Figure 2 Case fatality rate in Lombardy since 24 February 2020
Related to this this point, the comparison of CFRs across countries might also be problematic for reasons related to the numerator (i.e. the number of deaths). The classification of cause of death may vary across countries due to different classification approaches adopted or the different healthcare systems. For instance, in the majority of cases of death from COVID-19 in Italy, other pre-existing chronic pathologies were present at the time of the infection (the average number of concomitant pathologies among the deceased subjects is 2.7). It is not obvious that all European countries classify deaths due to Covid-19 in the same way when the deceased suffered from other pre-existing concomitant pathologies.
For these reasons, the results in Bayer and Kuhn (2020) should be taken with caution, at least until they undergo a serious peer-review process. However, the paper has already received extensive media coverage in Italy and could potentially influence the heated policy debate about potential policy responses to COVID-19. This example makes it clear the visibility that our work can have in this dramatic historical period and the responsibility that comes with this.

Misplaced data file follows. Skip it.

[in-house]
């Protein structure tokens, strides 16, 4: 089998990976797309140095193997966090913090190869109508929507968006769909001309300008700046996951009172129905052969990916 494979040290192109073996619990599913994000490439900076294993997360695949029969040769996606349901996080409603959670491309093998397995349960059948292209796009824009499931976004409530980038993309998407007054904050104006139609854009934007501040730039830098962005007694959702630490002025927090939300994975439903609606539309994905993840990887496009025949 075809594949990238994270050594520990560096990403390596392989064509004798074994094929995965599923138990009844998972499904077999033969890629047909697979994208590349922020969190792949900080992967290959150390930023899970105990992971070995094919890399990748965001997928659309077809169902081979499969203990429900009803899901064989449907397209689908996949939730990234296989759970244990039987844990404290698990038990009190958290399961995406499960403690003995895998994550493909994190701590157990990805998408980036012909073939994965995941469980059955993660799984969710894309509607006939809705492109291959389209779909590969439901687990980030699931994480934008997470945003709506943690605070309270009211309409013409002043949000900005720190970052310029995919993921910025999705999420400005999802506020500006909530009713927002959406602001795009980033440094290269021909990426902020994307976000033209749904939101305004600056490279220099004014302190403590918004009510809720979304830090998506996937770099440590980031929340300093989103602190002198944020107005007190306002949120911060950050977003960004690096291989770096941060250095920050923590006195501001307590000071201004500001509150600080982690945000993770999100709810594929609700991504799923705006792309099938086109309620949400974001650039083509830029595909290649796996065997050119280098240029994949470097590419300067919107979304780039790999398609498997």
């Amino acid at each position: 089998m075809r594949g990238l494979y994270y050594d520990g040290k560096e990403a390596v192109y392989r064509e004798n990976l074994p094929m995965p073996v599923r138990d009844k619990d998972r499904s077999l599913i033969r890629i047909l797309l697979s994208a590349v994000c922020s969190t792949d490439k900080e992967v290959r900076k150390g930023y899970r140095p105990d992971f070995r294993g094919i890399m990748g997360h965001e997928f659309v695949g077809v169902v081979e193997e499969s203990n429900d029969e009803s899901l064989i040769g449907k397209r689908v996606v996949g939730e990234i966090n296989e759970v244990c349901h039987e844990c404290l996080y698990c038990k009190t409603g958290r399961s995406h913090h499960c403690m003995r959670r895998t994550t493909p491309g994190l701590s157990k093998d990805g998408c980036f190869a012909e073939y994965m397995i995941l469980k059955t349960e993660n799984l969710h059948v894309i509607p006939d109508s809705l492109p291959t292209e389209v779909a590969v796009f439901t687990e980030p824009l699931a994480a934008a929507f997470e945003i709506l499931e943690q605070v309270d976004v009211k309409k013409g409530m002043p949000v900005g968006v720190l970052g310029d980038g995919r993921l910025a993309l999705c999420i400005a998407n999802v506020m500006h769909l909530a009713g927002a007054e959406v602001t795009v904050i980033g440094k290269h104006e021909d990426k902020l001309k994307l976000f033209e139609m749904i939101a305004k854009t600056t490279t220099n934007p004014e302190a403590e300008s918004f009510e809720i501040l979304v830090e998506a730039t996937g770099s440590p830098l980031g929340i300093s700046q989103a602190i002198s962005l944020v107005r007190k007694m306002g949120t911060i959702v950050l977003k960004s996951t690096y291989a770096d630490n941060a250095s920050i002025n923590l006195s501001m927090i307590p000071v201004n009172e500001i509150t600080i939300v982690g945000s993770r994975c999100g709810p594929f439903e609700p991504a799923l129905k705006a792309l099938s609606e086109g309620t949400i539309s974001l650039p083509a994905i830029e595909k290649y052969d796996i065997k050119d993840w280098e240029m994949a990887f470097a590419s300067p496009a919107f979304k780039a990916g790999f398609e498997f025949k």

We need to mobilise scholars with expertise in public policy evaluation, network analysis, and epidemiology to understand the complex dynamics behind the epidemic and to assess the effectiveness of alternative policies. To do this, it is crucial to harmonise data and methodologies of data collection on deaths, at least across European countries. Whenever possible, all available microdata on the outcome of tests, deaths, and hospitalised patients should be made publicly available. The disaster we are experiencing is a global one and requires an unprecedented effort from the academic side. The effort to move quickly is commendable; however, it can come with the risk of suggesting ineffective policy recommendations that, in a period of crisis, can result in higher costs than benefits.
Bayer, C and M Kuhn (2020), “Intergenerational ties and case fatality rates: A cross country analysis”, CEPR Discussion Paper no. 14519.